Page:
Our platform connects lenders to borrowers, who are primarily SMEs that need access to working capital loans quite quickly. Sycamore ensures that this happens swiftly.
Sycamore is also an innovative trailblazer as far as loan management is concerned. We have a “loan friends” product (on the Sycamore mobile app), which allows users to give out loans to friends and family, and track the loans they’ve given and received. Making the whole lending process easier and more straightforward.
In a nutshell, what makes Sycamore different from any other Fintech is that we are extremely passionate about and dedicated to creating financial products to help SMEs and individuals circumnavigate financial roadblocks that would otherwise prevent a great business from succeeding.
Do you have any regrets about returning to Nigeria and starting a business here?
No, I don’t have any regrets. I believe that regrets are opportunities that are missed. I would have regretted not coming to Nigeria, not following my instincts, and instead, doing what others told me to do.
Many people are surprised at how well things are going now, not because they didn’t expect or want me to do well, but because I made decisions that went against conventional wisdom and might have seemed crazy at the time: not returning back to the UK after the US; leaving a well-paying job to go back to school whilst my peers were settling down; receiving an MBA from a prestigious institution and not immediately going back into the Job market; starting my own business in an economy filled with uncertainty. All of this doesn’t make sense unless looking through hindsight.
What will you say is a major challenge for Nigerian returnees?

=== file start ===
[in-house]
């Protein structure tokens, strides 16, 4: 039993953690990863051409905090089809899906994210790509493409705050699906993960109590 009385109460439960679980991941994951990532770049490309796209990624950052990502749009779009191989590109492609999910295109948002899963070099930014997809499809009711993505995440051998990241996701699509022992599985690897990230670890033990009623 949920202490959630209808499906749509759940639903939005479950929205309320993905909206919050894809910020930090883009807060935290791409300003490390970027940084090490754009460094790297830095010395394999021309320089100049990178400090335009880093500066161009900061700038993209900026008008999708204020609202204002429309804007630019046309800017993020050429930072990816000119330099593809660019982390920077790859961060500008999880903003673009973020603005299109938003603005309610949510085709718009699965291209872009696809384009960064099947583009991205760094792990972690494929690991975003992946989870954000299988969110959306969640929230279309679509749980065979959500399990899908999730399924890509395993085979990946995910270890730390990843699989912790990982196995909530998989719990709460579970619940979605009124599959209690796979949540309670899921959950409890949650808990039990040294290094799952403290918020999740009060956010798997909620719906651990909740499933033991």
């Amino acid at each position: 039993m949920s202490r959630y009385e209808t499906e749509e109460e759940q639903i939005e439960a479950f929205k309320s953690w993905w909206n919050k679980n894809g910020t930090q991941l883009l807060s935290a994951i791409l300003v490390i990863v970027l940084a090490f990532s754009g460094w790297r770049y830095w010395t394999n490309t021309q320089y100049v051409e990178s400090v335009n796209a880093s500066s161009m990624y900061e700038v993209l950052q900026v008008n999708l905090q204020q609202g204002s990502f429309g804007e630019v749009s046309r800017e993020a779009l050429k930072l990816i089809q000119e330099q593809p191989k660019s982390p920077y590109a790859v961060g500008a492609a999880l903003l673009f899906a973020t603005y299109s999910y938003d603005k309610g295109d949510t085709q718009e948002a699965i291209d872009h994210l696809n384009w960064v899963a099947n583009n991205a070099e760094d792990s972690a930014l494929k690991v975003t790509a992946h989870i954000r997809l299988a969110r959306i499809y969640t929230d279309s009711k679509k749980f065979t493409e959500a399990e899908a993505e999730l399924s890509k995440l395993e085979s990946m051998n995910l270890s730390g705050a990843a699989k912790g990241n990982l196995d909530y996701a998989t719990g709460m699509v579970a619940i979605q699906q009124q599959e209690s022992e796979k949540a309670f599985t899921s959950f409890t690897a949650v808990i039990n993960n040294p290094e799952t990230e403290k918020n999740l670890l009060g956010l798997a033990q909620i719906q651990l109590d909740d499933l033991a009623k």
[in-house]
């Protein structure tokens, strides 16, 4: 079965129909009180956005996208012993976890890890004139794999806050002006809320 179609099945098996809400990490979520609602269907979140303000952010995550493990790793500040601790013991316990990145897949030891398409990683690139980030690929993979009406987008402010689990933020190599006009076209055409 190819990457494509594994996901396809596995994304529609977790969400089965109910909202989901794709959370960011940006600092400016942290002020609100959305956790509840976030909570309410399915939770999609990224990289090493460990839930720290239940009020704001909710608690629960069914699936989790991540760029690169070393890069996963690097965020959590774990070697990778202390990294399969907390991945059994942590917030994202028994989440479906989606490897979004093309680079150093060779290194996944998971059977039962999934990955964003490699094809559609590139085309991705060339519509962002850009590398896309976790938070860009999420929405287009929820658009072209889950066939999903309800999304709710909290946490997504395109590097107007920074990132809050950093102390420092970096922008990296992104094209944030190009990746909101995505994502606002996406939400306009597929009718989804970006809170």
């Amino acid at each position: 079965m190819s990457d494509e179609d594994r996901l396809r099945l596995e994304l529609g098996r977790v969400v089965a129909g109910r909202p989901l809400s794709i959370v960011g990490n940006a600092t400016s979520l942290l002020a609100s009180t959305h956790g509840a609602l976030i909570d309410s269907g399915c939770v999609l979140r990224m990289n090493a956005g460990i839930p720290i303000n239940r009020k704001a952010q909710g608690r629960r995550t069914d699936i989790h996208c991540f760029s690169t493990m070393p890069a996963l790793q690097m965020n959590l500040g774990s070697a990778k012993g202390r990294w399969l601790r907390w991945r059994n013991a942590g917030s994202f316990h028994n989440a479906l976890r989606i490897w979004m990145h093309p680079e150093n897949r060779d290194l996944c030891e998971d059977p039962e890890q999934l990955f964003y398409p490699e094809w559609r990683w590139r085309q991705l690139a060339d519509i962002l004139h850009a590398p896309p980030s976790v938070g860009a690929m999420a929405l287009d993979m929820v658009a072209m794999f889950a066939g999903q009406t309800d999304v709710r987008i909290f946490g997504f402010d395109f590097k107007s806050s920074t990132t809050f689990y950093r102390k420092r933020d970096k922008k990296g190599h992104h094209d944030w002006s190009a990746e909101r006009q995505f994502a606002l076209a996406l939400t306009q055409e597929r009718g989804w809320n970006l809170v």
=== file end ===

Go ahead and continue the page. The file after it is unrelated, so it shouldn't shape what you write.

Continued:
This depends on the type of returnee. A Nigerian that just left for school and came back might not have much of a challenge as they already understand how things work here but should be also willing to allow themselves to experience a side of Nigeria that they might not have seen or experienced. Someone who has not been like me, might face a lot of challenges at first and will need to be a lot more patient with themselves and with others. Firstly, things don’t work the same way as they’ve been accustomed to wherever they were raised. Keeping this in mind, I would only propose those with a thick skin and a strong drive to make a difference attempt moving back, as there’s still a lot of foundational work to be done that would cause frustration: infrastructure, power, supply channels, etc. – only the strong and most determined persons can survive and thrive in this climate. I believe that in the end, it depends on what you want to do. Everyone should ultimately be where they can find happiness.
Any parting advice for would-be returnees? Especially those who want to move back to Nigeria to start a business
Make sure you have something to offer. Be open to learning, unlearning, and relearning because the climate here is very different and might negate much of what you had learned. Not that the information you’ve learned is incorrect, but simply that it doesn’t take account of certain other variables in Nigeria.
Lastly, If you’re young, you should take calculated risks. My move to Nigeria was not borne purely out of my belief in Nigeria, even though I quickly developed a strong sense of patriotism over the years, but more so a belief in myself and what I had to offer. Once you have that in you, I’m certain that you will be able to thrive in any situation Nigeria could throw at you.